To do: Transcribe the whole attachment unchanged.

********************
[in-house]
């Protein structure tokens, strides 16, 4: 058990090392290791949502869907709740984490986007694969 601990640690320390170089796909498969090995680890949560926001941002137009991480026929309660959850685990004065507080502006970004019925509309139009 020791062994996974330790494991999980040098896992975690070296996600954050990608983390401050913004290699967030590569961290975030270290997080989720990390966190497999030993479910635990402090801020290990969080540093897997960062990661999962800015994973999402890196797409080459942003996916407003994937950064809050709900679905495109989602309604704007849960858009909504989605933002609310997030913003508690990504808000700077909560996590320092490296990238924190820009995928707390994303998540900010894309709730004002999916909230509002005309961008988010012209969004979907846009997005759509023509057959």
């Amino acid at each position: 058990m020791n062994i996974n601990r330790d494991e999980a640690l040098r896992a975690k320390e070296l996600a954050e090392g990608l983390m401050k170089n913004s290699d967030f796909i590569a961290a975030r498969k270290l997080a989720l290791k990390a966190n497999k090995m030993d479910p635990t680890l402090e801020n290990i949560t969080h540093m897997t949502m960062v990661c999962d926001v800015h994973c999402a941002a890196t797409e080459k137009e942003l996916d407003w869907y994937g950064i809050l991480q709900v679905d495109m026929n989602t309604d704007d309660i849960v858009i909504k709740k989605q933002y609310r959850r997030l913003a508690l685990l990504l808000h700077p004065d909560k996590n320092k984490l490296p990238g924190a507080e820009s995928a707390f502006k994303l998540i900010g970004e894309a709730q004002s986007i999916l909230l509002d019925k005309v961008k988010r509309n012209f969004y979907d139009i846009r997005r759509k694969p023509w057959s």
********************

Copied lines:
[in-house]
């Protein structure tokens, strides 16, 4: 058990090392290791949502869907709740984490986007694969 601990640690320390170089796909498969090995680890949560926001941002137009991480026929309660959850685990004065507080502006970004019925509309139009 020791062994996974330790494991999980040098896992975690070296996600954050990608983390401050913004290699967030590569961290975030270290997080989720990390966190497999030993479910635990402090801020290990969080540093897997960062990661999962800015994973999402890196797409080459942003996916407003994937950064809050709900679905495109989602309604704007849960858009909504989605933002609310997030913003508690990504808000700077909560996590320092490296990238924190820009995928707390994303998540900010894309709730004002999916909230509002005309961008988010012209969004979907846009997005759509023509057959």
């Amino acid at each position: 058990m020791n062994i996974n601990r330790d494991e999980a640690l040098r896992a975690k320390e070296l996600a954050e090392g990608l983390m401050k170089n913004s290699d967030f796909i590569a961290a975030r498969k270290l997080a989720l290791k990390a966190n497999k090995m030993d479910p635990t680890l402090e801020n290990i949560t969080h540093m897997t949502m960062v990661c999962d926001v800015h994973c999402a941002a890196t797409e080459k137009e942003l996916d407003w869907y994937g950064i809050l991480q709900v679905d495109m026929n989602t309604d704007d309660i849960v858009i909504k709740k989605q933002y609310r959850r997030l913003a508690l685990l990504l808000h700077p004065d909560k996590n320092k984490l490296p990238g924190a507080e820009s995928a707390f502006k994303l998540i900010g970004e894309a709730q004002s986007i999916l909230l509002d019925k005309v961008k988010r509309n012209f969004y979907d139009i846009r997005r759509k694969p023509w057959s």